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After a week of building the Millennium Falcon 7965, we were nearing the end. My son became excited and literally started jumping for joy. As a result, he accidentally landed on the model and thus caused major portions of the super-structure to pop out of place.

I attempted to reinsert the bricks but found myself having to gently stretch out a section of the hull in order to snap the brick into place correctly. Of course this action caused more bricks to pop out. Of particular difficulty is the 'girdle section' that encircles the outer hull.

Now it seems I have been left with a very expensive pile of gray, dark gray, and yellow Lego bricks and a very fragile super-structure into which they should go. We threw the bags away, and don't know at which construction stage the various pieces belong to. Of course we have the manuals.

I was minded to consign the whole project to the rubbish bin, but this would create a heart-broken child...

For those with experience in this sort of thing, what is a recommended strategy? Are we talking about a reboot from square 1 without the bags as a sequential guide?

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I hope 'consigning the whole project to a rubbish bin' was purely metaphorical? I would cringe at the thought of perfectly good LEGO going to waste. –  Ambo100 Jan 1 '12 at 18:16
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@Ambo100 - That option was originally considered, but met with virulent expostulations from my 7 year old. I am going to accept your answer and attempt to rebuild it from square 1. –  anon Jan 1 '12 at 18:33
    
Lego is not a "one time build"-model. It's more like "build and enjoy, and after a wile destroy and use the bricks to build something else of your own imagination and after a while find the instructions of the original set and build it again, this time with the enhanced complexity of finding all the original pieces"-model. I'm afraid you just have to make the best out of it. With a big model like this, I understand your frustration, though - after a long building process... –  awe Jan 3 '12 at 13:24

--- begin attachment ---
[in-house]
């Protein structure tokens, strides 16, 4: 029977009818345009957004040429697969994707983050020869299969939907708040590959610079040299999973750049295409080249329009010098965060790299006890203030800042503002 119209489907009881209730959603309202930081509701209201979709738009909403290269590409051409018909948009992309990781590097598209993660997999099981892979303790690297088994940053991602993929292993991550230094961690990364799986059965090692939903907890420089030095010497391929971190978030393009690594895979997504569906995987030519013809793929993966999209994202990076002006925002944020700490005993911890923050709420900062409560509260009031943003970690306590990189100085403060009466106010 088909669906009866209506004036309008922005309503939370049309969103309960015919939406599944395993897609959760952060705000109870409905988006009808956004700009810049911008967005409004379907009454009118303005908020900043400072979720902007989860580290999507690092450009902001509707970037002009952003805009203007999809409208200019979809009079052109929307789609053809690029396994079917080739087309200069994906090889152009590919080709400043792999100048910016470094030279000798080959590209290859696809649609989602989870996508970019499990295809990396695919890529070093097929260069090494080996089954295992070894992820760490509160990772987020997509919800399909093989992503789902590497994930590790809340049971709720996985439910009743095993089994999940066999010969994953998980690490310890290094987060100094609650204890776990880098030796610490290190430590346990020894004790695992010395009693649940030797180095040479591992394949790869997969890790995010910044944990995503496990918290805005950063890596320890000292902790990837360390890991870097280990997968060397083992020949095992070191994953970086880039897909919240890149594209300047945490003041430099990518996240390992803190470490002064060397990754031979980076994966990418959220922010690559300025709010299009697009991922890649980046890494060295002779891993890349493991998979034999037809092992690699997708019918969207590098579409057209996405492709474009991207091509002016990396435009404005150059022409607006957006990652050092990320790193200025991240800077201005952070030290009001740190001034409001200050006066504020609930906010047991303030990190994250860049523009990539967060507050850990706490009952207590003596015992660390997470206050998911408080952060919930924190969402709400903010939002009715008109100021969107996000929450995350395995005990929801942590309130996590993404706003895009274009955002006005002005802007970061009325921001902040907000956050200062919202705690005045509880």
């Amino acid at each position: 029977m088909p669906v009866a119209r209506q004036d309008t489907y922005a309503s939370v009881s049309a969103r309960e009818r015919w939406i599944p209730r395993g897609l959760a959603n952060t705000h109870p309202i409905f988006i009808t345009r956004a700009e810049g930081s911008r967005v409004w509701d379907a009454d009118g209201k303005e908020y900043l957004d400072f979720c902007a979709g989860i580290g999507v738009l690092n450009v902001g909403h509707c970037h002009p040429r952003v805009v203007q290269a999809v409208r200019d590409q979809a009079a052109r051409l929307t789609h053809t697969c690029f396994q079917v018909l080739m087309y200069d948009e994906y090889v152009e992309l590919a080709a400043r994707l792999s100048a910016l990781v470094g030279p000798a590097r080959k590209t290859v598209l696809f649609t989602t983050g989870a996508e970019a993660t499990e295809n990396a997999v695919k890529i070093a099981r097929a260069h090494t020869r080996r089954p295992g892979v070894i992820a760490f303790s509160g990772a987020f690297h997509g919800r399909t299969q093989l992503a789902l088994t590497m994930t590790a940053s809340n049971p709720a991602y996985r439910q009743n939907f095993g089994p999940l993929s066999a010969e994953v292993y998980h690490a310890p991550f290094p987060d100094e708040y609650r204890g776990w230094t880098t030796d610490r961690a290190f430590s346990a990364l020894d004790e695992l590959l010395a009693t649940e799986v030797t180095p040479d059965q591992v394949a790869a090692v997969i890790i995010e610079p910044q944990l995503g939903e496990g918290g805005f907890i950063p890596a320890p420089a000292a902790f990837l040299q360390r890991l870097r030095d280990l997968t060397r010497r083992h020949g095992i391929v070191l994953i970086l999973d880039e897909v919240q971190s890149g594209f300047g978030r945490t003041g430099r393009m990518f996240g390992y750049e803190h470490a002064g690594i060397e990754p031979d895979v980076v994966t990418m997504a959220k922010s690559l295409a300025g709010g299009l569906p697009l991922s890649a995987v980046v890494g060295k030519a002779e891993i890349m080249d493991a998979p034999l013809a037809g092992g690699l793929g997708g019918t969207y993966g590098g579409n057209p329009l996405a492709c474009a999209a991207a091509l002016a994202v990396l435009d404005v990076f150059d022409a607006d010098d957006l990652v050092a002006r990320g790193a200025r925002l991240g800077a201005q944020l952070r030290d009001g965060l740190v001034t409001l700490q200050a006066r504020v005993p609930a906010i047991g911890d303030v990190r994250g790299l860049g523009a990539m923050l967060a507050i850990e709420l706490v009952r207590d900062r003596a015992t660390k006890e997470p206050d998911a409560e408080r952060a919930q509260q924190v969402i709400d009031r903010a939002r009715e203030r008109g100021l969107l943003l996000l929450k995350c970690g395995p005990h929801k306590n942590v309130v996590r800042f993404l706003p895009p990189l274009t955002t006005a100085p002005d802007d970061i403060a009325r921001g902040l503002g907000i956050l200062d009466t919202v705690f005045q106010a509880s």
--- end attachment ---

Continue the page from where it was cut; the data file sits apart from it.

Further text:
4 Answers 4

up vote 7 down vote accepted

Only ever throw out LEGO that has sustained actually irreversible damage, bricks that have been bent beyond repair or snapped. It so rarely happens that I can find a suitable picture. In this case, I would assume the longest plates and tiles would be more likely to be damaged.

I'd go through the painful process of dismantling the model and starting again, replacing any broken pieces (if any) or at least starting again from the last significant building stage. Many large models are build independently and combined at a later stage of building. These independent 'building stages' often match a numbered set of plastic bags.

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Yes, sorry for the confusion. The individual pieces are intact. By 'damaged' I mean that they have become unmoored from the places they were supposed to snap into. And when you try and snap them into place, other pieces become unmoored. And in some cases I was not watching where exactly they became unmoored from. But all of the pieces are still in very new condition. Does that help clarify? –  Garry Vass Jan 1 '12 at 18:04

In addition to the excellent answers given here, I will add this one, which was learned the painful way and now given in hindsight...

DON'T BUILD A COMPLEX MODEL ON THE FLOOR.

Use a table or other elevated space. Building it on the floor with an excited child around is just asking for trouble.

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If you have a large enough large tray this is even better for later portability, as well as containing the current bags pieces within the lip ;) –  Zhaph - Ben Duguid Jan 3 '12 at 16:06

I will suggest you carefully dismantle sections of the construction so that you can see all the bricks and can recognize the hidden parts against the instructions. Then build up different sections with the aid of the instructions.

If there are larger parts of the construction that are not damaged, you can keep these intact, and just take apart sections that need to be re-built to get the structure stable.

And lastly: NEVER THROW AWAY LEGO BRICKS THAT ARE NOT PHYSICALLY DAMAGED! These are building bricks that can be used to build anything - not just part of a model. The joy of LEGO is the ability to tear down and build something else when you get bored of the original model. Some LEGO sets come with instructions for 3 different models that you can build with the same bricks.

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+1 for "NEVER THROW AWAY LEGO BRICKS". If you really want to dispose of LEGO bricks, and you aren't bothered about selling it, at least consider giving them away. And if you're ever struggling to find someone... yes, I will pay the postage. ;-) –  Kramii Jan 3 '12 at 15:50

The most important is to sort out the technic beams and plates as these really restrict doing any search on smaller pieces.

I have been rebuilding this set with "unsorted" bricks a couple time. Something that works really well for me is to simply keep the brick sorted in a traditional way, using ziploc bags... (So, I'm suggesting that you first sort your unsorted bricks, then build)

See this post about a proper sort method.

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